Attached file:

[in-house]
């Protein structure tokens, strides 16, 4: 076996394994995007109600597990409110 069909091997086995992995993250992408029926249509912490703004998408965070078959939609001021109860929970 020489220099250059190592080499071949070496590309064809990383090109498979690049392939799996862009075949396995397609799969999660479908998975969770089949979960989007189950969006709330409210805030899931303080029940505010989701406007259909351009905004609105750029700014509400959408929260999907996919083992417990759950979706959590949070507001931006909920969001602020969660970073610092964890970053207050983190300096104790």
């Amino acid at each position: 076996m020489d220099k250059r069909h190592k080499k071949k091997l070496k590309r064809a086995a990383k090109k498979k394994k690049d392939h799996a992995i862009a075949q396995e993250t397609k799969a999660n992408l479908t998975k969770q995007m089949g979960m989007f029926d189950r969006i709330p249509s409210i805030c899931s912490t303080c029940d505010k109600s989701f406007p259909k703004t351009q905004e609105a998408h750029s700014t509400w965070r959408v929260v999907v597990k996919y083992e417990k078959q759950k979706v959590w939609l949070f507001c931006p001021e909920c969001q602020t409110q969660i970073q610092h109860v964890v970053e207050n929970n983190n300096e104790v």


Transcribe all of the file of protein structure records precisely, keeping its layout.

[in-house]
């Protein structure tokens, strides 16, 4: 076996394994995007109600597990409110 069909091997086995992995993250992408029926249509912490703004998408965070078959939609001021109860929970 020489220099250059190592080499071949070496590309064809990383090109498979690049392939799996862009075949396995397609799969999660479908998975969770089949979960989007189950969006709330409210805030899931303080029940505010989701406007259909351009905004609105750029700014509400959408929260999907996919083992417990759950979706959590949070507001931006909920969001602020969660970073610092964890970053207050983190300096104790």
């Amino acid at each position: 076996m020489d220099k250059r069909h190592k080499k071949k091997l070496k590309r064809a086995a990383k090109k498979k394994k690049d392939h799996a992995i862009a075949q396995e993250t397609k799969a999660n992408l479908t998975k969770q995007m089949g979960m989007f029926d189950r969006i709330p249509s409210i805030c899931s912490t303080c029940d505010k109600s989701f406007p259909k703004t351009q905004e609105a998408h750029s700014t509400w965070r959408v929260v999907v597990k996919y083992e417990k078959q759950k979706v959590w939609l949070f507001c931006p001021e909920c969001q602020t409110q969660i970073q610092h109860v964890v970053e207050n929970n983190n300096e104790v």